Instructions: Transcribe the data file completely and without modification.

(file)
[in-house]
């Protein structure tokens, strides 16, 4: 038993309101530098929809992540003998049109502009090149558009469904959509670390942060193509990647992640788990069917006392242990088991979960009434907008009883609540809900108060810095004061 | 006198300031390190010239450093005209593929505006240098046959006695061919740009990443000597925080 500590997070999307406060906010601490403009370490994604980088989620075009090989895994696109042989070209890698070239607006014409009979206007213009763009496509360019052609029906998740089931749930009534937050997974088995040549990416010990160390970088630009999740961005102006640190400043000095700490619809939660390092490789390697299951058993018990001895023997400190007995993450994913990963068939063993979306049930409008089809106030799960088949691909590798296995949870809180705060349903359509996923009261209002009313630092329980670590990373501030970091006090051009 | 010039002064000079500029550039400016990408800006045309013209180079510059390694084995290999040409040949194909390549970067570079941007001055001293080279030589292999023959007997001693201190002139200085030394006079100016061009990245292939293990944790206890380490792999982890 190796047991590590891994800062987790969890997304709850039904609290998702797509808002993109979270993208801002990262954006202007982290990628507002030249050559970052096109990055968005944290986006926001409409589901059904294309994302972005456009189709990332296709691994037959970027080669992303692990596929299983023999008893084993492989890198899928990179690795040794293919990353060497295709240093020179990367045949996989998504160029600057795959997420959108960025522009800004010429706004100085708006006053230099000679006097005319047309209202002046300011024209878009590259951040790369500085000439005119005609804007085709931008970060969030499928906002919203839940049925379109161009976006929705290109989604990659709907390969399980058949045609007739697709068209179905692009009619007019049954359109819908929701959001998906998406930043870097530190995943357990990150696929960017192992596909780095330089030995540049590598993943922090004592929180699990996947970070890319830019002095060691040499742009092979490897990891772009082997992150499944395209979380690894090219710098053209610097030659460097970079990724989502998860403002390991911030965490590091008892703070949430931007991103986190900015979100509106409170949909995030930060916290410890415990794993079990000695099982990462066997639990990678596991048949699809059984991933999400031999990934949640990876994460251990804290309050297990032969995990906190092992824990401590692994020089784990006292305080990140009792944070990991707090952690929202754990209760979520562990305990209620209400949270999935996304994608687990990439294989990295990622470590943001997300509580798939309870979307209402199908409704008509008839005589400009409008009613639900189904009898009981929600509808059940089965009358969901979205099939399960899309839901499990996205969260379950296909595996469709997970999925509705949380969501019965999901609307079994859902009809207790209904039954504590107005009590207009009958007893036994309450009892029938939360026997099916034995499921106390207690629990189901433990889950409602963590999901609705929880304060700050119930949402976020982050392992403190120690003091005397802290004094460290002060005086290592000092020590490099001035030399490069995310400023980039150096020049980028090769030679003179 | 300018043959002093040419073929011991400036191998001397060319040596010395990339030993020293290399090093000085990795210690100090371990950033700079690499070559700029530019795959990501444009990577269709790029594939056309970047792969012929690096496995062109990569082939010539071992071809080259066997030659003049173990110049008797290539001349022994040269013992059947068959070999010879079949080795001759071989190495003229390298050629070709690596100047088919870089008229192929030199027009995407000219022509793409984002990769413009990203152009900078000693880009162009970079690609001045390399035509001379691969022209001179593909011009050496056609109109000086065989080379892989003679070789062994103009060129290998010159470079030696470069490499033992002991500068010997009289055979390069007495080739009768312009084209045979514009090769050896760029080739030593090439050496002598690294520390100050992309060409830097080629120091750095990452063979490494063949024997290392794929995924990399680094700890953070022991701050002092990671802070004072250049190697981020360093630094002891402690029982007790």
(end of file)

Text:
[in-house]
């Protein structure tokens, strides 16, 4: 038993309101530098929809992540003998049109502009090149558009469904959509670390942060193509990647992640788990069917006392242990088991979960009434907008009883609540809900108060810095004061 | 006198300031390190010239450093005209593929505006240098046959006695061919740009990443000597925080 500590997070999307406060906010601490403009370490994604980088989620075009090989895994696109042989070209890698070239607006014409009979206007213009763009496509360019052609029906998740089931749930009534937050997974088995040549990416010990160390970088630009999740961005102006640190400043000095700490619809939660390092490789390697299951058993018990001895023997400190007995993450994913990963068939063993979306049930409008089809106030799960088949691909590798296995949870809180705060349903359509996923009261209002009313630092329980670590990373501030970091006090051009 | 010039002064000079500029550039400016990408800006045309013209180079510059390694084995290999040409040949194909390549970067570079941007001055001293080279030589292999023959007997001693201190002139200085030394006079100016061009990245292939293990944790206890380490792999982890 190796047991590590891994800062987790969890997304709850039904609290998702797509808002993109979270993208801002990262954006202007982290990628507002030249050559970052096109990055968005944290986006926001409409589901059904294309994302972005456009189709990332296709691994037959970027080669992303692990596929299983023999008893084993492989890198899928990179690795040794293919990353060497295709240093020179990367045949996989998504160029600057795959997420959108960025522009800004010429706004100085708006006053230099000679006097005319047309209202002046300011024209878009590259951040790369500085000439005119005609804007085709931008970060969030499928906002919203839940049925379109161009976006929705290109989604990659709907390969399980058949045609007739697709068209179905692009009619007019049954359109819908929701959001998906998406930043870097530190995943357990990150696929960017192992596909780095330089030995540049590598993943922090004592929180699990996947970070890319830019002095060691040499742009092979490897990891772009082997992150499944395209979380690894090219710098053209610097030659460097970079990724989502998860403002390991911030965490590091008892703070949430931007991103986190900015979100509106409170949909995030930060916290410890415990794993079990000695099982990462066997639990990678596991048949699809059984991933999400031999990934949640990876994460251990804290309050297990032969995990906190092992824990401590692994020089784990006292305080990140009792944070990991707090952690929202754990209760979520562990305990209620209400949270999935996304994608687990990439294989990295990622470590943001997300509580798939309870979307209402199908409704008509008839005589400009409008009613639900189904009898009981929600509808059940089965009358969901979205099939399960899309839901499990996205969260379950296909595996469709997970999925509705949380969501019965999901609307079994859902009809207790209904039954504590107005009590207009009958007893036994309450009892029938939360026997099916034995499921106390207690629990189901433990889950409602963590999901609705929880304060700050119930949402976020982050392992403190120690003091005397802290004094460290002060005086290592000092020590490099001035030399490069995310400023980039150096020049980028090769030679003179 | 300018043959002093040419073929011991400036191998001397060319040596010395990339030993020293290399090093000085990795210690100090371990950033700079690499070559700029530019795959990501444009990577269709790029594939056309970047792969012929690096496995062109990569082939010539071992071809080259066997030659003049173990110049008797290539001349022994040269013992059947068959070999010879079949080795001759071989190495003229390298050629070709690596100047088919870089008229192929030199027009995407000219022509793409984002990769413009990203152009900078000693880009162009970079690609001045390399035509001379691969022209001179593909011009050496056609109109000086065989080379892989003679070789062994103009060129290998010159470079030696470069490499033992002991500068010997009289055979390069007495080739009768312009084209045979514009090769050896760029080739030593090439050496002598690294520390100050992309060409830097080629120091750095990452063979490494063949024997290392794929995924990399680094700890953070022991701050002092990671802070004072250049190697981020360093630094002891402690029982007790």